"We were not prepared to take any actions that could risk the personal safety of players or their families. We believe that requiring written declarations from individual players – and that would apply to all relevant players – as a condition of entry in the high-profile circumstances of Wimbledon would carry significant scrutiny and risk. 

    "In addition, we remain unwilling to accept success or participation at Wimbledon being used to benefit the propaganda machine of the Russian regime, which, through its closely controlled State media, has an acknowledged history of using sporting success to support a triumphant narrative to the Russian people. 

    "We therefore wish to state our deep disappointment at the decisions taken by the ATP, WTA and ITF in removing ranking points for the championships. We believe these decisions to be disproportionate in the context of the exceptional and extreme circumstances of this situation and the position we found ourselves in, and damaging to all players who compete on Tour." 

    The statement added that the All England Club was "considering [its] options" while also communicating with organisers of the other grand slams. 

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    That decision comes in the wake of the All England Club's call to prevent Russian and Belarusian players from competing at the grand slam. 

    The All England Club chose to ban athletes from those nations in response to Russia's invasion of Ukraine earlier this year, which was facilitated by neighbouring Belarus.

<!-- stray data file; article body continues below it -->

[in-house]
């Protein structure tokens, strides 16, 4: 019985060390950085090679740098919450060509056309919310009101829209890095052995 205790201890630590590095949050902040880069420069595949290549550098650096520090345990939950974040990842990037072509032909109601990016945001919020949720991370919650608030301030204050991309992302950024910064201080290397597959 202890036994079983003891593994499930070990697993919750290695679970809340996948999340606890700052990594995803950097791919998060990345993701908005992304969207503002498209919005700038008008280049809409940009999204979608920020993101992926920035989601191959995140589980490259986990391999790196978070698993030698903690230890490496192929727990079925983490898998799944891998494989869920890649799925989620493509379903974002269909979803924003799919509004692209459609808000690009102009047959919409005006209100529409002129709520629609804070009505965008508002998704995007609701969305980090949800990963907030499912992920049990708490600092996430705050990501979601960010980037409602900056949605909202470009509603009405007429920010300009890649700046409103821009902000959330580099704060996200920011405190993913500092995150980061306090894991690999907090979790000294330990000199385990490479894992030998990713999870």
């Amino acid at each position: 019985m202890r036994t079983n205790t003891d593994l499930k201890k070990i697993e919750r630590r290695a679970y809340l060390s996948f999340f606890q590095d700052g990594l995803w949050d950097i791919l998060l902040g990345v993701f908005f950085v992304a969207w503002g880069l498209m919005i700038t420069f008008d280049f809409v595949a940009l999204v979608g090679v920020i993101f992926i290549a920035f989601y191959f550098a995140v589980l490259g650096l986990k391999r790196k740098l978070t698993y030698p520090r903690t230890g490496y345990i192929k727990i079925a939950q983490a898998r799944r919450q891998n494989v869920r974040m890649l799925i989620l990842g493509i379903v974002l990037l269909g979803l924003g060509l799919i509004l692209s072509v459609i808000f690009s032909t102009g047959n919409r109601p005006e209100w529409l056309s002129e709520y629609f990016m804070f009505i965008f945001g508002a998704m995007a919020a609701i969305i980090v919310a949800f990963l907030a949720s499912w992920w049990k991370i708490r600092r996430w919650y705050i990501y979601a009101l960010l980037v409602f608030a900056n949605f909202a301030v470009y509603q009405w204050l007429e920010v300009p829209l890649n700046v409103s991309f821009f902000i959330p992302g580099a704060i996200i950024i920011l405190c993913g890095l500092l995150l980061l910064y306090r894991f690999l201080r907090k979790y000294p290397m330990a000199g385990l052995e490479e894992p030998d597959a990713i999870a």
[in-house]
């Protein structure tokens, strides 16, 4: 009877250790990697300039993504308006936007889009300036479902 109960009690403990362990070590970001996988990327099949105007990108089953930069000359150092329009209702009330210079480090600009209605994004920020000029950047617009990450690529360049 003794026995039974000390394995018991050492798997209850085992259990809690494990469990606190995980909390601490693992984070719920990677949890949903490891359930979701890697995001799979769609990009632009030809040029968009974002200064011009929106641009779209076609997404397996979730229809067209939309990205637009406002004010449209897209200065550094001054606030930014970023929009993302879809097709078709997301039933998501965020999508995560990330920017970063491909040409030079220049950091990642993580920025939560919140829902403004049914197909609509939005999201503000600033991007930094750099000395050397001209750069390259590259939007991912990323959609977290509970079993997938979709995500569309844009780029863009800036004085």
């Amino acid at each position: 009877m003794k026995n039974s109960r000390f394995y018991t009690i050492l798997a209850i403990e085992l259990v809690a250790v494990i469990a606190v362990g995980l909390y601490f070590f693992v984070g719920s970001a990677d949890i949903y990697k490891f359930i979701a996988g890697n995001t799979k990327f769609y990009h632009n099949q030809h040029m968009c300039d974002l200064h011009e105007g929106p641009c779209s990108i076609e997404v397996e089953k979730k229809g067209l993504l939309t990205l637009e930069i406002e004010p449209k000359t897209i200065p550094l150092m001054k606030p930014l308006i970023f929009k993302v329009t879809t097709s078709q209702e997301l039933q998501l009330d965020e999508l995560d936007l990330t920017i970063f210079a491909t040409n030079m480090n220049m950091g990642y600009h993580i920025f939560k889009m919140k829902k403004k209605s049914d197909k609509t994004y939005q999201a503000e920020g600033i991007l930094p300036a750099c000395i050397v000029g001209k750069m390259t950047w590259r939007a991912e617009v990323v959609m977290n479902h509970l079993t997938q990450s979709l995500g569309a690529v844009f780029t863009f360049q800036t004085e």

While the WTA insisted it holds solidarity with the people of Ukraine and reiterated its condemnation of Russia's attack, chief executive Steve Simon said: "Nearly 50 years ago, the WTA was founded on the fundamental principle that all players have an equal opportunity to compete based on merit and without discrimination.  

    "The WTA believes that individual athletes participating in an individual sport should not be penalised or prevented from competing solely because of their nationalities or the decisions made by the governments of their countries. 

    "The recent decisions made by the All England Lawn Tennis Club (AELTC) and the Lawn Tennis Association (LTA) to ban athletes from competing in the upcoming UK grass-court events violate that fundamental principle, which is clearly embodied in the WTA rules, the grand slam rules and the agreement the WTA has with the grand slams. 

    "As a result of the AELTC's position that it will not honour its obligation to use the WTA rankings for entry into Wimbledon and proceed with a partial field not based on merit, the WTA has made the difficult decision to not award WTA ranking points for this year's Wimbledon championships." 

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    Simon concluded: "The stance we are taking is about protecting the equal opportunities that WTA players should have to compete as individuals.